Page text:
Any graphics professional or computer artist will know a graphics tablet is as indispensable as the hand they use to draw with. Wacom’s introduction of the Cintiq range and now, specifically, the introduction of the Cintiq 12WX and reviewed here, is this latest and more portable option in the line-up (that includes the larger, 21UX) balancing ease of use, that portability but maintaining the usefulness of the device.
The new, interactive pressure sensitive display tablet combines a high quality 12.1-inch TFT LCD colour screen with a more affordable sub-£1000 price tag. The slim line dimensions (405 x 270 x 17mm) compare well with the company's Intuos3 A5 wide graphics tablet and allows you to draw directly onto the display, taking away the sometimes disjointed feeling you get when using a more traditional graphics pad.
A 170-degree angle of view and its flip-out stand means it can be used on your lap or tilted at 25-degrees on a desk for a more impact-full display but without to many glitches as it is still usable at that angle. At around 2kg in weight, it’s not overly heavy when on your lap either so making mobile/portable use an attractive prospect, rather than one of numbed legs!
24-bit colour provides enough scope for it to be a primary monitor or one able to mirror an existing display set up and it can work equally well in a multi-monitor array as a second or third (interactive) screen option.
Because it behaves just like a "normal" pen graphics pad, you get a pressure sensitive Grip Pen that can work at a variety of angles and has 1024 pressure levels that combine well with the system’s 5080 lines per inch resolution.
Just like Wacom’s Intuos3 tablets, the 12WX includes those model’s 10 programmable ExpressKeys (five a side) and Touch Strips, one each side combined with the ExpressKeys. The keys allow fast activation of predefined settings such as keyboard shortcuts for CTRL, ALT, or SHIFT function/combinations and to help quickly activate other features such as the display toggle.
The Touch Strips meanwhile behave like a scroll bar, which takes some getting used to but is worth the effort since it really speeds up workflow. You can zoom in or out of an image in Photoshop or, for those more into video production, they can be used to scrub in, say, Apple’s Final Cut Pro.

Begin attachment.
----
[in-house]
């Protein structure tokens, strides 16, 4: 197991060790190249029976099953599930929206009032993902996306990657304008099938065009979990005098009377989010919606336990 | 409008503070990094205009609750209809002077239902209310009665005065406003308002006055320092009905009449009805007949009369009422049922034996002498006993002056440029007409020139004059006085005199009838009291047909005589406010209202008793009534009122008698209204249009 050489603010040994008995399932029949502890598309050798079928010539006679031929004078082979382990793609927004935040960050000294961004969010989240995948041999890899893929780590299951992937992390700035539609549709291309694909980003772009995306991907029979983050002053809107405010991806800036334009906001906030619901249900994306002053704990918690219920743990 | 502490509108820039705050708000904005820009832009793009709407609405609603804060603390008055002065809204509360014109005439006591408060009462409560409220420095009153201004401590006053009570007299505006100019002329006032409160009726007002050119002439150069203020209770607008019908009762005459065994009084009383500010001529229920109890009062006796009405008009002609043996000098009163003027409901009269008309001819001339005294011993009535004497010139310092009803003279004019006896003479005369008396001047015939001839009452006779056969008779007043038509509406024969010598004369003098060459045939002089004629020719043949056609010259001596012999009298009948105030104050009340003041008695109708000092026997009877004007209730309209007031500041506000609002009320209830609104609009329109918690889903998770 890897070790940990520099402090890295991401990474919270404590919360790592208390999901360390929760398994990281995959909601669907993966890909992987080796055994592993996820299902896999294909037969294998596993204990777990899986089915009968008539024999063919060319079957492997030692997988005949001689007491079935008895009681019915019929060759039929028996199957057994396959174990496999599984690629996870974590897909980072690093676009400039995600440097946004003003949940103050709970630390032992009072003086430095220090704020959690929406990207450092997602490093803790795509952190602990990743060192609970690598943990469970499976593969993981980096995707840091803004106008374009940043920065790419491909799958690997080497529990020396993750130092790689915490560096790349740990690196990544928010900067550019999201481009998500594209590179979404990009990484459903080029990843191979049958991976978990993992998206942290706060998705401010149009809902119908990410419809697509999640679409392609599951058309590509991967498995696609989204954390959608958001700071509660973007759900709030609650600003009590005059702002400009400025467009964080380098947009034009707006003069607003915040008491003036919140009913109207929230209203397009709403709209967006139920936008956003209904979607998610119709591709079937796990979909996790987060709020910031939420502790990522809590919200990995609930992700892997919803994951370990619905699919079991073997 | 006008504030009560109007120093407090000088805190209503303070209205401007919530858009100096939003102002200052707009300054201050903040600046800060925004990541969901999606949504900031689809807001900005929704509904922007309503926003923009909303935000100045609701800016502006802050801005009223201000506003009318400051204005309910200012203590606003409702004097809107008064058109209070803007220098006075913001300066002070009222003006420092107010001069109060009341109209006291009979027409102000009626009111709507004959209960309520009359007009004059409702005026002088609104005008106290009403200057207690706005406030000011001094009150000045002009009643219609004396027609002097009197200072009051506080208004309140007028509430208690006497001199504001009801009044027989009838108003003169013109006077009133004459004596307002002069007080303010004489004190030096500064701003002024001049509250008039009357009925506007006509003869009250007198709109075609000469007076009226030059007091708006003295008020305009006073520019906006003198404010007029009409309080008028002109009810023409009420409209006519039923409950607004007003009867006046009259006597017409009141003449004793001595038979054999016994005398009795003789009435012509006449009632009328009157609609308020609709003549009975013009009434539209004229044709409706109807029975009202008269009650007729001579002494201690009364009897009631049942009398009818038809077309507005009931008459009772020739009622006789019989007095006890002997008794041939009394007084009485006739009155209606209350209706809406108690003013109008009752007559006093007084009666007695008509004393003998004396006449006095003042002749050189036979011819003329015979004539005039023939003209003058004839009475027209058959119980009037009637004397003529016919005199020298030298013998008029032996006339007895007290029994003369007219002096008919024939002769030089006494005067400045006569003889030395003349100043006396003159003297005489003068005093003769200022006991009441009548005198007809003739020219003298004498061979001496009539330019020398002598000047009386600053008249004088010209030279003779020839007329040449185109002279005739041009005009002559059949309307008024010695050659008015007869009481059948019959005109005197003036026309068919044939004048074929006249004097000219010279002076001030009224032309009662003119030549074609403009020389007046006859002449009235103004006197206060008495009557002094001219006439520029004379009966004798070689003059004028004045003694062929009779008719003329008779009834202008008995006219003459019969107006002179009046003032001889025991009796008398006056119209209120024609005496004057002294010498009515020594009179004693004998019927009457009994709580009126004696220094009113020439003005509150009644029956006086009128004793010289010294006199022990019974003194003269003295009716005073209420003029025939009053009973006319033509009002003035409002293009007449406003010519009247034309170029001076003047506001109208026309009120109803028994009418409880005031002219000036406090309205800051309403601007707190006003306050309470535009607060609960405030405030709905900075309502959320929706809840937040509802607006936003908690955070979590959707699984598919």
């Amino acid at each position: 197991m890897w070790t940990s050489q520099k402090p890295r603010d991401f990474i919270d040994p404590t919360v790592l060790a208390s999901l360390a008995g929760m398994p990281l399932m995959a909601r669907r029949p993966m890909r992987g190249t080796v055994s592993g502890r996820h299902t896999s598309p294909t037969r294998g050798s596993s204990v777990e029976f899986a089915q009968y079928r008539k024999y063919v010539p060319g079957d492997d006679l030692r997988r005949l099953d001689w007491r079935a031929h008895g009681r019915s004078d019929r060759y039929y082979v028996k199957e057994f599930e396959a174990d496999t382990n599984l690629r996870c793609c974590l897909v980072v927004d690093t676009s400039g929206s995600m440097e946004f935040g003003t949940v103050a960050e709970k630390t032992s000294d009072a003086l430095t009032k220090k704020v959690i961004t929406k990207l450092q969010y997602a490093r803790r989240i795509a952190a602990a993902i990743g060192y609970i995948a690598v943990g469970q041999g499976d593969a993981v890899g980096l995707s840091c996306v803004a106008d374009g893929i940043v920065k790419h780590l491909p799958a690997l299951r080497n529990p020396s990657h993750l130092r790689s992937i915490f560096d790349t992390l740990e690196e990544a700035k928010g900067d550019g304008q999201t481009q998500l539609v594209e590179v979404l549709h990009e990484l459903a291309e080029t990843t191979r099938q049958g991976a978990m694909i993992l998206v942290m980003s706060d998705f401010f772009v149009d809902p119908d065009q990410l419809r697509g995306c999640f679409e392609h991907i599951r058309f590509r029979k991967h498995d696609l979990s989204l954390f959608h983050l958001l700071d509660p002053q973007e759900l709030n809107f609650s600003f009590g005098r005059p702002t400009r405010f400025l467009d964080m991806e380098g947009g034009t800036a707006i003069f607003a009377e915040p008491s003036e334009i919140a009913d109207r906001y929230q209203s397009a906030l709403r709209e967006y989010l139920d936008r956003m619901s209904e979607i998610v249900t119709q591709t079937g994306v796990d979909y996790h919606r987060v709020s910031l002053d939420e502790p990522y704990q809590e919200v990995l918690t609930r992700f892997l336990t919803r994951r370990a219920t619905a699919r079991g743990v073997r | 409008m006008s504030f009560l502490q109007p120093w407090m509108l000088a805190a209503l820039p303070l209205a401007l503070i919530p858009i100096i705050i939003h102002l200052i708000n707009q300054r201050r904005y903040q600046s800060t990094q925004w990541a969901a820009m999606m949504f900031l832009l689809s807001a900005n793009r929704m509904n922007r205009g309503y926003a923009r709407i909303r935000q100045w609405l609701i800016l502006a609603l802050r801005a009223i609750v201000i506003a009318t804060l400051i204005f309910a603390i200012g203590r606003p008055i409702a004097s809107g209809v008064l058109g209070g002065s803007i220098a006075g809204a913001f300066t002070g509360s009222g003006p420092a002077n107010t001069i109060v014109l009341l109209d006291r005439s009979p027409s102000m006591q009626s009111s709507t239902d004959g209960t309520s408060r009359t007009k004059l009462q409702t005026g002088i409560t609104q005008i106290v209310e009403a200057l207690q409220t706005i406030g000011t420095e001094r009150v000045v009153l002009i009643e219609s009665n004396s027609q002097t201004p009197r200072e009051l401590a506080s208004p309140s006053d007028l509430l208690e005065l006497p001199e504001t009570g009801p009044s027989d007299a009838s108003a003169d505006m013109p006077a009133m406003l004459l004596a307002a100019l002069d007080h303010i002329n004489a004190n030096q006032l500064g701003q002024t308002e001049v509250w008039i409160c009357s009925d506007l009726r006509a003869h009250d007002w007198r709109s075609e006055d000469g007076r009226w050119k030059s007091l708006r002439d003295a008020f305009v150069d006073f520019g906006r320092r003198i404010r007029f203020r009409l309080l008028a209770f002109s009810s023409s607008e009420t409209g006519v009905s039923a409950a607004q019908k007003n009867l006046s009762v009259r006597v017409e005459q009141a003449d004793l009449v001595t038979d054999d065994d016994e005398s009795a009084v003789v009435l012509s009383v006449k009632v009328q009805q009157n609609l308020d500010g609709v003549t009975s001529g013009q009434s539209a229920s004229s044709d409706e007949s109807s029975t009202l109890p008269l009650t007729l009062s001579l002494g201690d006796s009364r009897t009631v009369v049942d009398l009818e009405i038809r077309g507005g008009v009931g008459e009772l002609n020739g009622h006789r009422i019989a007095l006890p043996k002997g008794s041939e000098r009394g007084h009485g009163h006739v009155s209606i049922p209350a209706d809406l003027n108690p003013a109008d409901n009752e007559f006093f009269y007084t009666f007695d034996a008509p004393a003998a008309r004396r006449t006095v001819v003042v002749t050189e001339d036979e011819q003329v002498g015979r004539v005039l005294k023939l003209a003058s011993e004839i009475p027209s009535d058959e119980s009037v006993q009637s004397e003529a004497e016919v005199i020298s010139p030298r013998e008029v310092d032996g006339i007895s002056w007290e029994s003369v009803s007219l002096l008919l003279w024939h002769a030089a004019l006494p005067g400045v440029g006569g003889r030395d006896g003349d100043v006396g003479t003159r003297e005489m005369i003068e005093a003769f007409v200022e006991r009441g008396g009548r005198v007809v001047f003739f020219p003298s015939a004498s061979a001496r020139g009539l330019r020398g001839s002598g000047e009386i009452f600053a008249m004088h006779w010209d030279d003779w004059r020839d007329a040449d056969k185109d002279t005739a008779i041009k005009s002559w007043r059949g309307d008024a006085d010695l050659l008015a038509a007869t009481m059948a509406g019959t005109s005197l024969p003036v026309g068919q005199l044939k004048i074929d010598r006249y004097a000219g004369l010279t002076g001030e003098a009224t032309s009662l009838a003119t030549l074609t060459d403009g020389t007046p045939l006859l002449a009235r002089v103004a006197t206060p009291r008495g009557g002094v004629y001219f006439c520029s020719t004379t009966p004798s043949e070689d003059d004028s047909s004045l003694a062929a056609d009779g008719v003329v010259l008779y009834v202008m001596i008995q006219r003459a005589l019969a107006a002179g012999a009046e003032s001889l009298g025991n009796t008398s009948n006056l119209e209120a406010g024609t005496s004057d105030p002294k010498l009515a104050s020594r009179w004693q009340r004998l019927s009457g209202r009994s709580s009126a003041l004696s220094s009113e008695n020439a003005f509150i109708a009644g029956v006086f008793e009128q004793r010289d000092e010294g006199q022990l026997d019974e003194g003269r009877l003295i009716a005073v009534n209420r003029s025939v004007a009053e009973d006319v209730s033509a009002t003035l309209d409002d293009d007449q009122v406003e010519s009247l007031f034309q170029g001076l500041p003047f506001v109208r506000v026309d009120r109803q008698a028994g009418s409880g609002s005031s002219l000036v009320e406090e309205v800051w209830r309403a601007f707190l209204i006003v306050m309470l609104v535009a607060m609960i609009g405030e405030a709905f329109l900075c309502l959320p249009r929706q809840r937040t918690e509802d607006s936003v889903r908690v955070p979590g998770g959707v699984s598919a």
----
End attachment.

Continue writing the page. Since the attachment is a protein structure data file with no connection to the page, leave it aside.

In terms of driver software, like all Wacom tablets you get a broad range of controls over the tablet and pen behaviours. Including sensitivity, adjustments, for pen tip or eraser "feel", tilt sensitivity and assigning controls to any of the buttons or modifier ExpressKeys.
Calibration is built-in and once calibrated the whole ensemble works quickly and without any lag between a pen stroke and pixels appearing on screen exactly where you wanted them. Connectivity is comprehensive too with almost everything you’ll need for any eventuality.
A single cable connects to the 12WX's hub, which has a USB port and a DVI-I port. All necessary cabling is provided in the box including an additional VGA cable and all the supplied cables are plenty long enough at around 6 feet.
Looking at the price alone the Wacom Cintiq 12WX, it looks, well, kind of expensive. But once out of its box the quality of the display, build and the sheer usability of the thing it quickly becomes an indispensable tool for any graphics professional on less generous budget or for those needing a portable solution to their graphics art production. After all, the 12WX will fit easily in to a laptop bag.
Wacom’s Cintiq 12WX combines the best of its Intuos3 range of graphics tablets with interactive display technology in a portable format that is both flexible and great to use. As anyone who has used a graphics pad will tell you, once you’ve got one there’s no going back, well now after trying one of these, your old Intuos will be left gathering dust.